Retreat on April 5.
Special faculty, student and guest speaker presentations will replace
all mathematics classes that day.
Mathematics faculty and students will make presentations about special
topics in mathematics between 8 a.m. and 2 p.m. in Hibbard Hall. Presentations
will be made at levels appropriate for undergraduate mathematics students,
high school faculty and some well-prepared high school students.
This year’s distinguished mathematical speaker is Michael Sullivan,
professor of mathematics at Joliet Junior College. He will present “What
is Normal Anyhow?” at 2 p.m. and “Using Simulation to Enhance
Student Understanding of Statistical Concepts” at 7 p.m. Both
presentation will be in Room 102 of Hibbard Hall. Full
Interest in Faculty College
Sponsored by the UW System Office of Professional
and Instructional Development, Faculty College provides as annual opportunity
for UW System faculty and academic staff to unite in concentrated study
and discussion aimed at improving teaching and learning. Some 100 participants
attend three days of intensive, interdisciplinary seminars on topics
related to teaching and learning. Each participant registers for two
of the four seminars offered this year, including:
Teaching Through Scholarly Inquiry into Student Learning — Bill
your Student to Learn More? New Ideas for Designing Significant Learning
into Your Courses — Dee Fink
What is it Good For? — Sherry Lee Linkon
and Learning 101: What Every College Teacher Should Know — Greg
Each campus will send a six-person delegation to Faculty
College June 1-4 in Richland Center.
If you are interested in attending this event or would like more information,
contact Linda Carpenter by April
Web redesign nears completion
The work group chartered to redesign the upper level pages of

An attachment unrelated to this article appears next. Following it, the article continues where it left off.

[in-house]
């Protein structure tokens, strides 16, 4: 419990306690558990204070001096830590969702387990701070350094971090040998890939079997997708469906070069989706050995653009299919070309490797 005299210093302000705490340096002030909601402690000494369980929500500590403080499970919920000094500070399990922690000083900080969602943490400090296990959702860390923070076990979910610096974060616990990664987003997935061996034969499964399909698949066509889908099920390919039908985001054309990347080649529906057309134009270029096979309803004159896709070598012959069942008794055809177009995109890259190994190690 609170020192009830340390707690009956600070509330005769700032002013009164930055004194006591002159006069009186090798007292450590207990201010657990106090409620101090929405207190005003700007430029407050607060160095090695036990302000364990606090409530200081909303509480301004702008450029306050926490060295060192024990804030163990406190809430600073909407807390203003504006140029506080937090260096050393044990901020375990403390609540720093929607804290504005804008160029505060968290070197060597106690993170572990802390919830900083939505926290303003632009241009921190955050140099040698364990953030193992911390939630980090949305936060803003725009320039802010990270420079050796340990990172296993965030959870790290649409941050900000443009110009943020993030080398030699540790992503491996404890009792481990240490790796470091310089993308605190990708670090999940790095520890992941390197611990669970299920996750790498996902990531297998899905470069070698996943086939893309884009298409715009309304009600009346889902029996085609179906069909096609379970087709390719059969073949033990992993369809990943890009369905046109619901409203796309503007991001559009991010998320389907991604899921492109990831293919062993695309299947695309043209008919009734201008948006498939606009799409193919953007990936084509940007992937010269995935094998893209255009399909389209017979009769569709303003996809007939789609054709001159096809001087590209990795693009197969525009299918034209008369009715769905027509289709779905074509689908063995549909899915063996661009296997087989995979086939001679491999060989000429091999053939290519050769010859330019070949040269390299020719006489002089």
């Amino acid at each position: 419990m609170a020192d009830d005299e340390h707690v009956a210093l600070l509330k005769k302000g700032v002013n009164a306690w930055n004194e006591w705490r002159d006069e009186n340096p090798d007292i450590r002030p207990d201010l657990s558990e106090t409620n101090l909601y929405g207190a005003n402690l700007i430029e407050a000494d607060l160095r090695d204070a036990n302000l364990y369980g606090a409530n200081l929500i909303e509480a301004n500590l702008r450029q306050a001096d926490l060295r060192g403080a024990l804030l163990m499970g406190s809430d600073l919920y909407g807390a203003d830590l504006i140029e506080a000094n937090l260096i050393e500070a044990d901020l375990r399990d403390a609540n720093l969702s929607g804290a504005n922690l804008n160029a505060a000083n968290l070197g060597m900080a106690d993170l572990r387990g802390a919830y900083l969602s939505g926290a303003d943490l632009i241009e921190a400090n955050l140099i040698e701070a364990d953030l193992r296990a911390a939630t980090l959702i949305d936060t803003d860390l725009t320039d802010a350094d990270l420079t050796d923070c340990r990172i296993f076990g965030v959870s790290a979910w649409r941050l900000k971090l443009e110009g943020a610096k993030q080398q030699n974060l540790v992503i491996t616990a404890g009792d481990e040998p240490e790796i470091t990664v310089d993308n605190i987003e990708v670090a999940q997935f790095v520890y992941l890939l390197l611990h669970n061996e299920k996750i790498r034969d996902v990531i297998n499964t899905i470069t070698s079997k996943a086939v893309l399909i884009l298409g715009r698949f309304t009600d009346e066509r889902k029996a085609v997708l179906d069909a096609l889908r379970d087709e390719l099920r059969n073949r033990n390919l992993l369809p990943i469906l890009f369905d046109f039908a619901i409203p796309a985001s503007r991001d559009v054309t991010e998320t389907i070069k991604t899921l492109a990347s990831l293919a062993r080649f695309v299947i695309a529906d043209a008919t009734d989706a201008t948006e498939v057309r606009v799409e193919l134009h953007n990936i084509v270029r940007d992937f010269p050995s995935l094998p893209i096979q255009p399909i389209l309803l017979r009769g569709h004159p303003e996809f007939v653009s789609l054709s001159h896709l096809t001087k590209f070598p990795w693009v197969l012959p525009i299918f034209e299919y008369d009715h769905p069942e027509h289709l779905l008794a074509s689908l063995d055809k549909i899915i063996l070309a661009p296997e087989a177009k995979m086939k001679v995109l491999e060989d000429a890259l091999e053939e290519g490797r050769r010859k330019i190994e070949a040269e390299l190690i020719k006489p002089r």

the UW-Eau Claire Web site is nearing completion of the project.
Design, navigation and technical considerations have been finalized,
while content development is continuing. The redesign has been presented
to a number of groups on campus that represent faculty, staff and administration,
and their suggestions have been taken into consideration as the redesign
It is anticipated a prototype of the redesign will be completed in the
coming weeks and the campus will be provided with the opportunity to
review the prototype before the new Web redesign “goes live.”
Members of the Web redesign work group include Lillian Hillis and Brian
Hogan, Computing and Networking Services; Mindy Merryfield and Mari
Jo Janke, Publications; Michelle Karstensen, Records and Registration;
Judy Berthiaume, News Bureau; and Mike Rindo, University Communications.
Registration for Summer Session continues
There’s still time to register for Summer
Session 2004. Students and community members are invited to explore
the wealth of educational opportunities offered at UW-Eau Claire this
“We always try to offer something for
everyone during summer session, and this year is no exception,”
said Jan Morse, Academic Affairs. “There are more than 220 undergraduate
and graduate courses to choose from this summer, including 25 Web-based
courses we’re offering to help meet the needs of people who
find it difficult to come to campus.”
UW-Eau Claire faculty and staff are
encouraged to remind students of the many benefits of Summer Session
(things like, up to three credits in as little as three weeks, smaller
classes, a chance to catch up or move ahead with their degree). More
information is available on the Summer
Session Web site.
Last year, Eau Claire Transit, in conjunction
with UW-Eau Claire, provided 278,524 free bus rides to UW-Eau Claire
students (and a few staff) carrying a valid Blugold ID card.